Majidi's film, ‘Muhammad,' aims to introduce Islam through art
by Anadolu Agency
TEHRANApr 06, 2015 - 12:00 am GMT+3
by Anadolu Agency
Apr 06, 2015 12:00 am
Renown Iranian filmmaker Majid Majidi is waiting for the screening of his latest film, ‘Muhammad', which stirred controversy in some religious circles over the use of the Prophet Muhammad's image. Majidi says he received valuable support from both Shiite and Sunni scholars
Majid Majidi, the acclaimed director of the new Iranian film "Muhammad," said Islam and Prophet Muhammad should be introduced through art. Speaking to an Anadolu Agency correspondent, Majidi said it is still early to criticize the film, which has created controversy in some Arab countries due to whether an image representing the prophet's face should be shown.
After Moustapha Akkad's famous epic production, "The Message," chronicling the life of the prophet, the new film will be the second exclusively focused on the period of Muhammad's childhood. "I truly appreciate all criticism and respect them. However, it is early to talk about it in such a biased way," Majidi stressed, adding that it will be more proper to discuss the film without prejudice after its release in the following months.
The film has not yet debuted in theaters, but has been screened for Sunni and Shiite scholars. Majidi said they received highly positive feedback. "We asked the views of Sunni and Shiite scholars. They were all satisfactory and supportive. Most of them gave positive reviews," he said. The scholars gave only some negative feedback regarding the technical production. "The reviews of certain scholars who have an established place in different sections of Islam are also valuable for me. I hope they will watch the film and guide us in this regard," Majidi said.
The gala screening of the film was delayed a couple of times and it took almost seven years to complete the production. Majdi said that the project continued for more than the scheduled period as the film crew placed significant importance on the production. "Some stages of the project took place abroad. We worked with professionals and created special effects. This is because we spent a lot of time on it," he added. The film is expected to be released in June. "This is a large, international project," Majidi explained.
"Muhammad" will first be shown in theaters around the world. "Prior to its world tour, the film will be screened as part of the Cannes Film Festival," he said. Majidi said that there are very few productions depicting the life of Muhammad in the Islamic world. This is another reason why the film has sparked so much debate.
"Following Akkad's film, 'The Message,' which was released 40 years ago, no similar film has been produced. After such a long period it is normal to receive different reviews and feedback. We welcome all criticism with consideration," he said. If the criticism is taken seriously, it will be easier to introduce Islam and its prophet through art. "I believe Islamic scholars have a decisive role and they should do so. If Islam is not promoted through art, this might turn into a disadvantage for the whole Islamic world. Art is an influential tool to show the beautiful side of Islam and to respond to those who depict it negatively through art," Majidi said.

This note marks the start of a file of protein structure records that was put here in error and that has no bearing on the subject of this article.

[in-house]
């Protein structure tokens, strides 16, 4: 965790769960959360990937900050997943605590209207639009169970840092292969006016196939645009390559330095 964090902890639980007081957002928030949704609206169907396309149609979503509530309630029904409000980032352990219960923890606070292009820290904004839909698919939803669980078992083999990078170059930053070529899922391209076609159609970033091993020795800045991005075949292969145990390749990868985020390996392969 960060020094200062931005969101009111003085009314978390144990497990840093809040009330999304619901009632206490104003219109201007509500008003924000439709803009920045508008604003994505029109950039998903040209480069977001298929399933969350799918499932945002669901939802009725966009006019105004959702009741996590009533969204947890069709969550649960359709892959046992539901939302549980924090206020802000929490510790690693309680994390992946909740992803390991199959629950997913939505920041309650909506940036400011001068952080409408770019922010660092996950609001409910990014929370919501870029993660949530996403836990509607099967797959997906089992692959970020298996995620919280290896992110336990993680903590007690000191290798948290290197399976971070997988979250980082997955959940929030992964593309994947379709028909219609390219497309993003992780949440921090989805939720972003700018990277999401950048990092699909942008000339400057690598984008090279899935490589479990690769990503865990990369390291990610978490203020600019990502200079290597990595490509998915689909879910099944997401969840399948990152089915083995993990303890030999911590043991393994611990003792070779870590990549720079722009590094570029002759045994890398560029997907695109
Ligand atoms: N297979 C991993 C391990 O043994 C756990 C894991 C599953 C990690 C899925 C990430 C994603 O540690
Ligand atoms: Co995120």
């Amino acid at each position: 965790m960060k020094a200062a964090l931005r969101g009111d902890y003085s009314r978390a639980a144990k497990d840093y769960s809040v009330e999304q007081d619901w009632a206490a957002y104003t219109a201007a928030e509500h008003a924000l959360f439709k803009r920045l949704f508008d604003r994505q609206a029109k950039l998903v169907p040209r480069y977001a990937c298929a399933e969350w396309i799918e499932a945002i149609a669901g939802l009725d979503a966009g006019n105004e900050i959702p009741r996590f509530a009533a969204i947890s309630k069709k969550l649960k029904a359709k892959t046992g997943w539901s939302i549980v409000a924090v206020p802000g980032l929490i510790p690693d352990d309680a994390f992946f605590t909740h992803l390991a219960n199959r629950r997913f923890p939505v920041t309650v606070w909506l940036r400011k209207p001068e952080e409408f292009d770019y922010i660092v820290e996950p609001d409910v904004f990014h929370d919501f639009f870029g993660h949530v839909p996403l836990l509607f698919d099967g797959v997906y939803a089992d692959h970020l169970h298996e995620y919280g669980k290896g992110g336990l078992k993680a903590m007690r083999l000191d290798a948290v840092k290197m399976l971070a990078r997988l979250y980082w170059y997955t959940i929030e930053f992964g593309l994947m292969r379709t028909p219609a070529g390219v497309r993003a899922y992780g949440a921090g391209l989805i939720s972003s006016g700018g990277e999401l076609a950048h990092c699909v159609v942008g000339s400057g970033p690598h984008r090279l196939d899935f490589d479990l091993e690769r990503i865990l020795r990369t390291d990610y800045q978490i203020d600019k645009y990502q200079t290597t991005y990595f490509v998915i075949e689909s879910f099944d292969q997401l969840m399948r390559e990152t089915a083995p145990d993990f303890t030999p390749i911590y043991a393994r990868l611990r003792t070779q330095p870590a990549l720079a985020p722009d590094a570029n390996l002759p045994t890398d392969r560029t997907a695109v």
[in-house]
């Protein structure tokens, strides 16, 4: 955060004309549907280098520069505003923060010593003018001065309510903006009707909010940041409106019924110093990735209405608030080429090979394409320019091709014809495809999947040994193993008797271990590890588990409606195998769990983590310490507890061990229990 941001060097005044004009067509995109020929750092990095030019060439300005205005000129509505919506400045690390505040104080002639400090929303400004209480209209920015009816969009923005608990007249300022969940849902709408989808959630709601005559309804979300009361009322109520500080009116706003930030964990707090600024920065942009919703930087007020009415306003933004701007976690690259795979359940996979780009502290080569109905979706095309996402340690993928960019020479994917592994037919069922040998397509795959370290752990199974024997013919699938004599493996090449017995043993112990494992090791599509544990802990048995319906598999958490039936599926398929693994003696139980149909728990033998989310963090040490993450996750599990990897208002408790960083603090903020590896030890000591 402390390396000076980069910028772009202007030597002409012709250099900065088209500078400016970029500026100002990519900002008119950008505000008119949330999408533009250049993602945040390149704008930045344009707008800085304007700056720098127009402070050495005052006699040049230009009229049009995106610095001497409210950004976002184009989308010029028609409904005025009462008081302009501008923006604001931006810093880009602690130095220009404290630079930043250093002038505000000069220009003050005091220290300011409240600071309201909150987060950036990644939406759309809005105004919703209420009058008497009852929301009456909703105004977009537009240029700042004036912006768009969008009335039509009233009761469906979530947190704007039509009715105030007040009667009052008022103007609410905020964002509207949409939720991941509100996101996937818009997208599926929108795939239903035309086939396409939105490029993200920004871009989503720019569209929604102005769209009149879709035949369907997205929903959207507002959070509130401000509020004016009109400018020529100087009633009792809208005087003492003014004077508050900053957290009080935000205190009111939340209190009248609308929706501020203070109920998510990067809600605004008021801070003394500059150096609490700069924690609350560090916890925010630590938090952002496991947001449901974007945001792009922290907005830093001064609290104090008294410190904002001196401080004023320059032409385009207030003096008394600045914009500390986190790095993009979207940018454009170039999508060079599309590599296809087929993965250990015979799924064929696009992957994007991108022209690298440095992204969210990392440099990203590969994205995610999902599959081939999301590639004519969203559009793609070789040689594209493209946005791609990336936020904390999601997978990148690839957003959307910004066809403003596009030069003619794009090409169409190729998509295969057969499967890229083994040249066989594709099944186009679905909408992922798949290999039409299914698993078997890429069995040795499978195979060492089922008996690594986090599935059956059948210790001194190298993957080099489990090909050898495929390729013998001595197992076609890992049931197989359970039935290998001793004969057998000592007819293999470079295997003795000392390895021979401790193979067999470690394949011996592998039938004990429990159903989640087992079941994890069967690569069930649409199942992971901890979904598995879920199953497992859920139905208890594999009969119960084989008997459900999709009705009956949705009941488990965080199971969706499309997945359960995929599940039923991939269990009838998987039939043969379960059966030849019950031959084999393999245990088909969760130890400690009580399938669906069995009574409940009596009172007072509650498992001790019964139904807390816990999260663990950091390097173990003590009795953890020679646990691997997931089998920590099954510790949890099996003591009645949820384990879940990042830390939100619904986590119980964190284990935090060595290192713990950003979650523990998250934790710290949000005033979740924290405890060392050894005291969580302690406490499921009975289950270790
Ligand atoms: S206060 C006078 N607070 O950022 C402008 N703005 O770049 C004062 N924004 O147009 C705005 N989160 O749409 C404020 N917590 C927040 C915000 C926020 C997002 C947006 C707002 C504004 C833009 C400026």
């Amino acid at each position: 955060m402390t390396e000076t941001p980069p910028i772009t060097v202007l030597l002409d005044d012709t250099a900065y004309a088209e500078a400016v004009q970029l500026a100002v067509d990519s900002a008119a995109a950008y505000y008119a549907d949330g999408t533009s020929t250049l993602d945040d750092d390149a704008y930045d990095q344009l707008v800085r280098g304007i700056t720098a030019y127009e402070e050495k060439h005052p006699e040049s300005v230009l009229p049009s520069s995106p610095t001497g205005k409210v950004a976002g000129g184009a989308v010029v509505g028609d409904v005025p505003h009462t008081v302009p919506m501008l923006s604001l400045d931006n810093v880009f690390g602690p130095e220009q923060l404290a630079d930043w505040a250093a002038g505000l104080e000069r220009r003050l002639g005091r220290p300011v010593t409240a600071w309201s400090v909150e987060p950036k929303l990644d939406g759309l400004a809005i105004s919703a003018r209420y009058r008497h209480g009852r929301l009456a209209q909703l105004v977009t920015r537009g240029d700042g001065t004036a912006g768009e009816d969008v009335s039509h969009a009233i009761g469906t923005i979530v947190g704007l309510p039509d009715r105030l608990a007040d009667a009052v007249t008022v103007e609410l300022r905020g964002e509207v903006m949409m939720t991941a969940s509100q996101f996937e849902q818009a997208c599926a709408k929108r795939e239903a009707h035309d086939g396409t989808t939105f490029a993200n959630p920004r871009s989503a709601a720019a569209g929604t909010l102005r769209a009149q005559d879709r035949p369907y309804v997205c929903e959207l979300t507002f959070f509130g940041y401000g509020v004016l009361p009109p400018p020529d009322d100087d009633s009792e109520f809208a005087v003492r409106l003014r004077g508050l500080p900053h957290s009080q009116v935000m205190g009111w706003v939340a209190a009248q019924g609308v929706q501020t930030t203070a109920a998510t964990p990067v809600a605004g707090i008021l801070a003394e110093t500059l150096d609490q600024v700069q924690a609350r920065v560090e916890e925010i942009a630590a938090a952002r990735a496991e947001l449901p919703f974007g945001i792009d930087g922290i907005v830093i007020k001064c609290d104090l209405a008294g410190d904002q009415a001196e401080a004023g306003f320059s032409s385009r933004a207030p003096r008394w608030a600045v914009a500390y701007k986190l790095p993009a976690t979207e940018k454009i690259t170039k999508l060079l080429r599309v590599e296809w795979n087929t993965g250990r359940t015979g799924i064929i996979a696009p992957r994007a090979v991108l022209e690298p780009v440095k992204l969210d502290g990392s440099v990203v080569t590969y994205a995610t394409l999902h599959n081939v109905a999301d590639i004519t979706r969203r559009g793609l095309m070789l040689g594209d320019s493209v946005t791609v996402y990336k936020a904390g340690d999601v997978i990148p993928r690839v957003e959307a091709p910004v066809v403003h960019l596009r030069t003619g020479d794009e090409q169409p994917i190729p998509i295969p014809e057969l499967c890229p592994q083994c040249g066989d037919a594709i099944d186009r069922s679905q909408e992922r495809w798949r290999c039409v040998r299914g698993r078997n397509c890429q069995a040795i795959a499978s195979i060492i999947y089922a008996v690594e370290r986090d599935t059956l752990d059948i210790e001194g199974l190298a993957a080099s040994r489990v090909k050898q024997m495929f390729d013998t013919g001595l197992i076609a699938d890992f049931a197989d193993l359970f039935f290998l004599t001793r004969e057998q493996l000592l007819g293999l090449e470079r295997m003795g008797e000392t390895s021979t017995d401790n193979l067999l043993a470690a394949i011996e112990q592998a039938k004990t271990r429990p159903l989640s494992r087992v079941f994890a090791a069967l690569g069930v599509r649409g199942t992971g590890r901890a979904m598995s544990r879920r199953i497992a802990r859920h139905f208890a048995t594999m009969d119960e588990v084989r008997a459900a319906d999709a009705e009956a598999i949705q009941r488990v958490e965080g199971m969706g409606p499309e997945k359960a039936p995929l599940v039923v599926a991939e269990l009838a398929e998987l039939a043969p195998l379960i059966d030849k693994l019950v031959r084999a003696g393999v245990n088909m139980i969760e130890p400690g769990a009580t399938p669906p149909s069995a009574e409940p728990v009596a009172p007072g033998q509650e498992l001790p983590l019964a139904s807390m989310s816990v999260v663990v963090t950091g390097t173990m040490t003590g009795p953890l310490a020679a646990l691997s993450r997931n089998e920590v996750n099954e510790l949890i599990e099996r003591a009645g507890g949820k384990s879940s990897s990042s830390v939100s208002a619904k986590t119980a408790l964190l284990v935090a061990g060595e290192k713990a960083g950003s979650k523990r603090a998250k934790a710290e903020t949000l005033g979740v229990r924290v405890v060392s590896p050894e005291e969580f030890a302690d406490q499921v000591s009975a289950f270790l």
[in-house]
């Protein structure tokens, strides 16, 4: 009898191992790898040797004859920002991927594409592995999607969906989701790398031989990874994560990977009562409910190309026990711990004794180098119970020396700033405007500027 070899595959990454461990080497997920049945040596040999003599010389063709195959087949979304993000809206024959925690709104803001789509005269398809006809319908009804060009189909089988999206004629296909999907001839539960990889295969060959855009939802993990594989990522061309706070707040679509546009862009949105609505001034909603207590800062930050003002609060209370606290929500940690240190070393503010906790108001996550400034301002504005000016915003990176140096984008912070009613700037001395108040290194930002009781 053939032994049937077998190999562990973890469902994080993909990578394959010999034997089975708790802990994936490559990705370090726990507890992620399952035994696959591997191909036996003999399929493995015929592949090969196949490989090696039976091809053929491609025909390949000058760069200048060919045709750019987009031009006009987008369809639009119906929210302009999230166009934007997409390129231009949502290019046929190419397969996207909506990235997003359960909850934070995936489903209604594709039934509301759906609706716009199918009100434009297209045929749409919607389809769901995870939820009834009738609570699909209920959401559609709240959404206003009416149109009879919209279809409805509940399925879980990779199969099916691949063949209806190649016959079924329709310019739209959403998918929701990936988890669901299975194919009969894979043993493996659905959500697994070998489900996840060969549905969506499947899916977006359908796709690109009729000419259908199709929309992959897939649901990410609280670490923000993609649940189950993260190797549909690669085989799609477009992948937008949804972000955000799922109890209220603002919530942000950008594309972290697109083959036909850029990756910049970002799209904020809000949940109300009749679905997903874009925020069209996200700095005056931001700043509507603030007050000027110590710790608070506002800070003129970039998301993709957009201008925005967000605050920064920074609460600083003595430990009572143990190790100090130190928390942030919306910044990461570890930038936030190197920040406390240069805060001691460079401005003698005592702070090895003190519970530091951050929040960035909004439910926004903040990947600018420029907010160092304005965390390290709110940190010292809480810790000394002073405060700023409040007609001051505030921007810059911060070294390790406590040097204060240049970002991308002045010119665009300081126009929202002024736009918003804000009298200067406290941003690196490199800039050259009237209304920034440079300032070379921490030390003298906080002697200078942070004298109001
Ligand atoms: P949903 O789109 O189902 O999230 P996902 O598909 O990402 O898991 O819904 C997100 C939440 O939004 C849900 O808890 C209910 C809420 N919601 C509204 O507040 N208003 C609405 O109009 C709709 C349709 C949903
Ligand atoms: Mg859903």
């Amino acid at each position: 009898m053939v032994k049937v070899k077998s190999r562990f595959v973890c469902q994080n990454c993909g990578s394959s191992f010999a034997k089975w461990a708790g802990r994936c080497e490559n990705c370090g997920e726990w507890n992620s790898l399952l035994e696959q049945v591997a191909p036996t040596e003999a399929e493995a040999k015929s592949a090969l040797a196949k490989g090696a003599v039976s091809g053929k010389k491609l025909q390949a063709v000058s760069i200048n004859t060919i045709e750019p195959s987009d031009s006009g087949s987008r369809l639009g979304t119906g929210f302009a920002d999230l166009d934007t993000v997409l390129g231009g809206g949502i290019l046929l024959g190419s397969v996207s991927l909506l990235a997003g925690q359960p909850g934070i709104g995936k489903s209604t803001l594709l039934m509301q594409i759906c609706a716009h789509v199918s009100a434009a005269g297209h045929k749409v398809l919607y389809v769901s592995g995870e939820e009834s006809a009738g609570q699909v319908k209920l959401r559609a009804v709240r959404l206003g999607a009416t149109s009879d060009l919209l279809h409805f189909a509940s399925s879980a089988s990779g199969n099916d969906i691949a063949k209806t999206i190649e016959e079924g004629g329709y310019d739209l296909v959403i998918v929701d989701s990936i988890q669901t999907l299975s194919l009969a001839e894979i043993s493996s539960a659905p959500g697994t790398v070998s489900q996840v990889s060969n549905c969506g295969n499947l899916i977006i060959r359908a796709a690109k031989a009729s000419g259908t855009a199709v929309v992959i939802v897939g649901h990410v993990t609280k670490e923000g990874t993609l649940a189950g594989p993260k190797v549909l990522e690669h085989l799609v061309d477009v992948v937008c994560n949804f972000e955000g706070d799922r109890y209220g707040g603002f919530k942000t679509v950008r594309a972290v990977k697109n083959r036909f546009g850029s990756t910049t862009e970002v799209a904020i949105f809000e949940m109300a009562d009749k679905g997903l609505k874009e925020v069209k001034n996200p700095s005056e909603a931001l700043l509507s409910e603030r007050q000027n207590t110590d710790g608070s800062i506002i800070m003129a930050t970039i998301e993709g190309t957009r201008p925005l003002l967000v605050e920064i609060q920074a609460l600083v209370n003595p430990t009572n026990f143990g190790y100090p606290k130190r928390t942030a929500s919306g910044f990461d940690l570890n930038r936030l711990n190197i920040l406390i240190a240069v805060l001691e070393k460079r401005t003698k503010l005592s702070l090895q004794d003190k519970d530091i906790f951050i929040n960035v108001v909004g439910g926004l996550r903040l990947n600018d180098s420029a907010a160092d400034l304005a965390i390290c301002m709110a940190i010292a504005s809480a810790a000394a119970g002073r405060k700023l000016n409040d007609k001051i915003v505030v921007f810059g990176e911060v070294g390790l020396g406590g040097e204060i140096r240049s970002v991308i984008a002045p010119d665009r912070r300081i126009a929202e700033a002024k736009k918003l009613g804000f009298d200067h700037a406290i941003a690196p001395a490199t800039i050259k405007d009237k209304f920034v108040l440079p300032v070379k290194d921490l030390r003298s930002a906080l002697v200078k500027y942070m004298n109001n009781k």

The late Syrian-American filmmaker Akkad did not depict the face or voice of Muhammad in his film, but instead used a stick as if the prophet was holding it. Majidi has also received many questions regarding how he described Muhammad in his latest film. "Akkad shows a specific period of the prophet's life, while I deal with another period. The film features his childhood. I am a Muslim and sensitive toward Islamic principles like other Muslims. This is why I do not show his image in it. We used some effective human voice in dialogues," Majidi said. He explained that the prophet lived like other people. The director has received hardly any criticism for using a voice in dialogues and creating scenes as if he was there without showing his image. "There is no limitation or fatwa on Prophet Muhammad's voice. "In order to release more films on the history of Islam, a door should be opened to avoid forced limitations," he said. Majidi believes that criticism mostly comes because of his nationality. "There are two sides of the criticism. Although some people do not voice them loudly, they object to the fact that the film was made by a Shiite filmmaker from the Islamic Republic of Iran. I advise them to recall the fact that the Quran and Prophet Muhammad are the common values of Muslims," he said. "The film crew was also sensitive to Islamic values. We both love and respect the prophet of Islam," Majidi said. "I hope the new film will contribute to the promotion of Islam and cooperation and unity among Muslim societies. If more directors want to make similar projects in the Islamic world, I will help them," Majidi said. "He was the prophet of grace for all people and religions. You may remember this account: A Jewish woman used to throw rubbish on the prophet every day she passed in the street. She was doing the same thing every day. One day the prophet did not see her and asked about what happened. He learned the woman was ill and paid a get-well visit to her home. The Jewish woman converted to Islam after his visit," Majidi said. He said that they want to show the graceful character of Prophet Muhammad. "I hope our perspective will be shaped with love and respect similar to Muhammad's views. Then, we can treat each other with love and kindness," he said.